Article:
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The Patient Will See You Now

The Future of Medicine is in Your Hands

By Eric Topol
  • Read in 13 minutes
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  • Contains 8 key ideas
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The Patient Will See You Now by Eric Topol
Synopsis

The medical world is on the brink of a revolution thanks to new and future technology like Big Data health maps and bacteria scanners that can attach to smartphones. Power is shifting from the doctor to the patient, and self-treatment and self-diagnoses are becoming unprecedentedly powerful. The Patient Will See You Now (2015) outlines these changes and what they mean for both you and the healthcare world.

Key idea 1 of 8

Smartphones allow greater access to medical information and will soon give patients much more power to diagnose themselves.

Smartphones have revolutionized much of our lives. They provide easy access to unprecedented amounts of information with only a simple mobile connection, which is available to 95 percent of the population. They’ll no doubt have a big impact on medicine, too.

Smartphones will soon make autonomous medicine possible, that is, they’ll allow people to diagnose themselves. We already have some tools for it, such as the app SkinVision.

SkinVision allows you to send a photo of a skin lesion to a doctor, who can determine whether it’s benign or not.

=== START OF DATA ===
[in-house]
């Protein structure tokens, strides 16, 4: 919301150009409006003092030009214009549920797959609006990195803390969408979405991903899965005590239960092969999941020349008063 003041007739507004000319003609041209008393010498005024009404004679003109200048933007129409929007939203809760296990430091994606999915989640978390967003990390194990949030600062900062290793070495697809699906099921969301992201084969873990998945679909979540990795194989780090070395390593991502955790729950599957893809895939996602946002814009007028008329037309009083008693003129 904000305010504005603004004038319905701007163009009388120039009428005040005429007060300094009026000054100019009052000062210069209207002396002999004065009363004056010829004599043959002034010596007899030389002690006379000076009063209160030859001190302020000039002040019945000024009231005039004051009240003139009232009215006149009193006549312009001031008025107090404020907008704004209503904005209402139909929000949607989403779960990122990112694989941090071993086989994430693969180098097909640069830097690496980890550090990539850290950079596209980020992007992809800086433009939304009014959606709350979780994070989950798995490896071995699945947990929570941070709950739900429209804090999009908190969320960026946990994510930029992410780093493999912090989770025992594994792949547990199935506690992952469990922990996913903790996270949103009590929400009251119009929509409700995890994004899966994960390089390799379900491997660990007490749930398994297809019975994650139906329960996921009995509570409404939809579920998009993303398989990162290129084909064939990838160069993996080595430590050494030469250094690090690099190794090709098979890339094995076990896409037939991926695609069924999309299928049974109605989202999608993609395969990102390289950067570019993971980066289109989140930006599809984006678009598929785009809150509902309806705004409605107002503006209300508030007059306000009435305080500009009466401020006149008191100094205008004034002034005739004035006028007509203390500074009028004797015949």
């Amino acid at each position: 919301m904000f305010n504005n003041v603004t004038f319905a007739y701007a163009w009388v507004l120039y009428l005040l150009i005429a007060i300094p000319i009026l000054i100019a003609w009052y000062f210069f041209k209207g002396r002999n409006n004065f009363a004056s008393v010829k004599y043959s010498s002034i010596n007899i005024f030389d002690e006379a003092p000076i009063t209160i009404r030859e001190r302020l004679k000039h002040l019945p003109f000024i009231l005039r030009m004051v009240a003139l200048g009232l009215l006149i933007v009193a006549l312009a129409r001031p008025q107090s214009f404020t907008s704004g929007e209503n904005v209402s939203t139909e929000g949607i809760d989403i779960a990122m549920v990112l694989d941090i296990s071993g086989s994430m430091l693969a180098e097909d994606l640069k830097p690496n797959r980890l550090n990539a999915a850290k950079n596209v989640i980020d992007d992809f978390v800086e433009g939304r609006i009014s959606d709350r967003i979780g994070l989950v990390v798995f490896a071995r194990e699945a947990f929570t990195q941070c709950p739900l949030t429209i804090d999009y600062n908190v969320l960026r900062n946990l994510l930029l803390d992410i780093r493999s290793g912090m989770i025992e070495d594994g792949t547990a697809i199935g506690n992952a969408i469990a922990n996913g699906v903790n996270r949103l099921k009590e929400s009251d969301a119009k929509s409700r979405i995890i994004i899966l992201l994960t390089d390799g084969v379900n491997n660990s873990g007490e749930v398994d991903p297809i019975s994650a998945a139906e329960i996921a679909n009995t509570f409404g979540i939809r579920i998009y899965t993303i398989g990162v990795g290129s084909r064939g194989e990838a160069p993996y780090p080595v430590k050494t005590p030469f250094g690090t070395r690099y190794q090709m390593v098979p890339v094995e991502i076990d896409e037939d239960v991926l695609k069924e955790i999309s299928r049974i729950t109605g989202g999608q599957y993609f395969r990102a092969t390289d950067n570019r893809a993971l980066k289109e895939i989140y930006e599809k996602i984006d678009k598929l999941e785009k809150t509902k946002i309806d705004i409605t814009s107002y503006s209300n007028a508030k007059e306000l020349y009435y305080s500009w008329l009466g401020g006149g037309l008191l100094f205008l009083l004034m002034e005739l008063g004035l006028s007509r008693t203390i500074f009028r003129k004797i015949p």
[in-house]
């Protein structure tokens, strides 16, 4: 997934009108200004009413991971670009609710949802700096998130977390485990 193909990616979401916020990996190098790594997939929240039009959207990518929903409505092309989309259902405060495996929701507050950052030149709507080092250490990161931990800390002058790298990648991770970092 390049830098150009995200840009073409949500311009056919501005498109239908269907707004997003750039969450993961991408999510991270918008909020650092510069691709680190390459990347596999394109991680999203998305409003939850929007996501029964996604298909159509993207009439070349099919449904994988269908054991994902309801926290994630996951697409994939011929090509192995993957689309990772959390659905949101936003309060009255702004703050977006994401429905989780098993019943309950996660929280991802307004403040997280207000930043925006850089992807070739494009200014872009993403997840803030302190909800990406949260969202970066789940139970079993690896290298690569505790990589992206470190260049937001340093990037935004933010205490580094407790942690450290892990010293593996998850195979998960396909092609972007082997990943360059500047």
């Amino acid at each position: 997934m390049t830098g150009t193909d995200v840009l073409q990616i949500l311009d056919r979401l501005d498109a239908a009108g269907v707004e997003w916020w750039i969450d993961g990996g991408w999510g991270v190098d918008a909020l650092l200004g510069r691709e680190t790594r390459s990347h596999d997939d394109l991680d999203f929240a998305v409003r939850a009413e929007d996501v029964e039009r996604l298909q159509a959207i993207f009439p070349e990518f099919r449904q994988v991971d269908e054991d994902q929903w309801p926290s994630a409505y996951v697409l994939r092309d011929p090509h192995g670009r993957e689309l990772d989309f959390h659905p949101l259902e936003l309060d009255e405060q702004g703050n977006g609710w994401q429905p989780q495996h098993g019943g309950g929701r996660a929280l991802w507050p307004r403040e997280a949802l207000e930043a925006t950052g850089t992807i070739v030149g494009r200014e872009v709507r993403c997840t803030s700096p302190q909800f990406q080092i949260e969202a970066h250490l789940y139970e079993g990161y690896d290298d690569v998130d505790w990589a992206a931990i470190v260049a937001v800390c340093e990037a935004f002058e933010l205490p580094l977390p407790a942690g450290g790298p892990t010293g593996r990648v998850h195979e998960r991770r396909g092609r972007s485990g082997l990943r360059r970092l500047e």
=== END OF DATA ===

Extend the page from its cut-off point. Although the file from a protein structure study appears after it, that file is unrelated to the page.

And photos are just the beginning. Microscopic scans will soon have such powerful zooms that we’ll be able to scan ourselves for certain types of bacteria. Tuberculosis is diagnosed by checking a sputum sample for the bacteria Mycobacterium tuberculosis. Soon, anyone with a smartphone will be able to test themselves for tuberculosis.

Smartphones also have the potential to radically change the health situation in countries where people don’t have easy access to medical professionals. In 2010, the average number of doctors and nurses per 1,000 inhabitants in sub-Saharan African countries was 1.1. In the United States, the figure was 12.3.

Mobile connections also provide people with greater access to health information. In 2013, over 630 million people in Africa had cell phones, 93 million of which were smartphones. Even non-smartphones can have an impact on public health. The South African project Masiluleke, for example, sends millions of text messages every day encouraging people to get checked for HIV/AIDS.

But, of course, smartphones are still more powerful. The biotechnology company Nanobiosym even recently unveiled Gene Radar, a tiny chip that plugs into a mobile device and can analyze a drop of blood or saliva for tuberculosis, malaria and HIV. Gene Rader will allow people to diagnose themselves for those diseases at a cost ten times cheaper than the market price today.

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